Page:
L02: FORMATION OF ADJECTIVES – PART 1

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Peter
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L02: FORMATION OF ADJECTIVES – PART 1

Postby Peter » Tue May 28, 2013 5:22 pm

L02: FORMATION OF ADJECTIVES – PART 1
(La formazione degli aggettivi)


In this first part of this lesson, we explain the basic formation of adjectives as well as looking at those that end -co, -ca, -go, -ga. In Part 2 we look at the formation of adjectives that end –ista, -asta, -ita, -ida, -ota and also -io. In Part 3 we explain about the formation of adjectives using prepositions, past participles of verbs and also adjectives that are invariable in gender and number. Note that we cover the formation of quello in Lesson L06 Demonstrative Adjectives.

1. Basic formation of adjectives

Essentially, an adjective must agree in number and gender with both the article, whether definite or indefinite, and the noun. There are two classes of adjectives.

a) Class 1

This is the more common class of adjectives, taking the regular endings, as follows:

Masculine singular: -o

Examples: buono; favoloso; pericoloso; cattivo; merviglioso

Masculine plural: -i

Examples: buoni; favolosi; pericolosi; cattivi; meravigliosi

Feminine singular: -a

Examples: buona; favolosa; pericolosa; cattiva; merivigliosa

Feminine plural: -e

Examples: buone; favolose; pericolose; cattive; meravigliose

b) Class 2

This less common class consist of adjectives that end in –e, whether they take either masculine or feminine gender. All such adjectives take the masculine plural ending –i. They include many adjectives of nationality.

Examples:

grande - grandi
interessante - interessanti
inglese – inglesi
scozzese - scozzesi


There are other types of adjectives, the formation of which we explain in this Lesson. The exceptions are those where a preposition is used. These are covered in a separate Lesson.

2. Formation of the plural of adjectives ending -co, -ca, -go, -ga

The formation of the plural of adjectives with these endings is exactly the same as applies to nouns.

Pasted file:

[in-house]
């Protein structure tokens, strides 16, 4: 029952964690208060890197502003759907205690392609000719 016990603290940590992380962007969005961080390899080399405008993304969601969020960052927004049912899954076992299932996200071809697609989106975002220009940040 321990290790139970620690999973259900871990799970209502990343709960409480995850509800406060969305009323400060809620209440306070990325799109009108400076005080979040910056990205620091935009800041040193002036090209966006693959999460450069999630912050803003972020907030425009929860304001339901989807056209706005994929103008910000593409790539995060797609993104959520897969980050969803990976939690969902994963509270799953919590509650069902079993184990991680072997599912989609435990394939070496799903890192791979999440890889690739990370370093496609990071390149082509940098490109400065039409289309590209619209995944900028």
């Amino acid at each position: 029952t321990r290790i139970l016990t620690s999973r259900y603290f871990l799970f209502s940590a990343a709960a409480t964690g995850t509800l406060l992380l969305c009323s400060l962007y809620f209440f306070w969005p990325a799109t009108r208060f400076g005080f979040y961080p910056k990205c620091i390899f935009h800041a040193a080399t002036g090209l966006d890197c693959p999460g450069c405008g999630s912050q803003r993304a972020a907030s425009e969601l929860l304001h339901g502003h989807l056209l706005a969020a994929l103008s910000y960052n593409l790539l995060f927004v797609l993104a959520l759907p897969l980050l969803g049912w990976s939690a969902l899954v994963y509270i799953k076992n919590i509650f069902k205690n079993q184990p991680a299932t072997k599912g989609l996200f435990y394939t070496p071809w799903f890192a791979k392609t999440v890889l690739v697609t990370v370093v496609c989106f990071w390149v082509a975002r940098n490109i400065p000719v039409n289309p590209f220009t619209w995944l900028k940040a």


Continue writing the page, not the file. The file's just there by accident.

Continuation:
Adjectives ending in –co

a) Where the stress is on the penultimate (ie next-to-last) syllable, for the plural you must insert the letter h before the final i

Examples:

Singular: poco (few, a little, not much): Plural: pochi
Singular: antico (old, ancient, antique): Plural: antichi

There are few wines that I do not like!
Ci sono pochi vini che non mi piacciono!

That street has many old buildings
Quella strada ha molti edifici antichi

An exception to this rule is greco (Greek), where the plural is greci.

b) Where the stress is on the third to last syllable, there is no need for an h

Examples:

Singular: simpatico (nice): Plural: simpatici
Singular: specifico (specific, particular): Plural: specifici

Those brothers are nice guys
Quei fratelli sono tipi simpatici

The specific items have not yet arrived
Gli articolo specifici non sono ancora arrivati

Feminine adjectives ending in –ca and -ga

The plural of such adjectives ending –ca and -ga end -che and -ghe no matter where the stress appears

Examples:

Singular: poca (few, a little, not much): Plural: poche
Singular: simpatica (nice): Plural: simpatiche
Singular: larga (wide): Plural: larghe

There were few opportunities to discuss the problems
C’erano poche opportunità a discutere i problemi

The ladies were very nice and treated me as if I were one of the family
Le signore erano molte simpatiche e mi trattavano come se io fosse uno della famiglia

The town is known for its wide streets
La città è conosciuta per le sue strade larghe

Ending –go

For the plural of all adjectives that end in –go you must insert an h before the final i.

Example:

Singular: largo (wide): Plural: larghi

Lake Garda is very wide at its southern end
Lago di Garda è molto largo al suo fondo meridionale

Because there were three lorries with wide loads ahead of us all, we were able to go only very slowly
Perché c’erano tre camion con carichi larghi davanti a noi tutti, riuscivamo ad andare solo molto lentamente

An exception to this rule is belgo (Belgian), where the plural is belgi.
A presto


Peter

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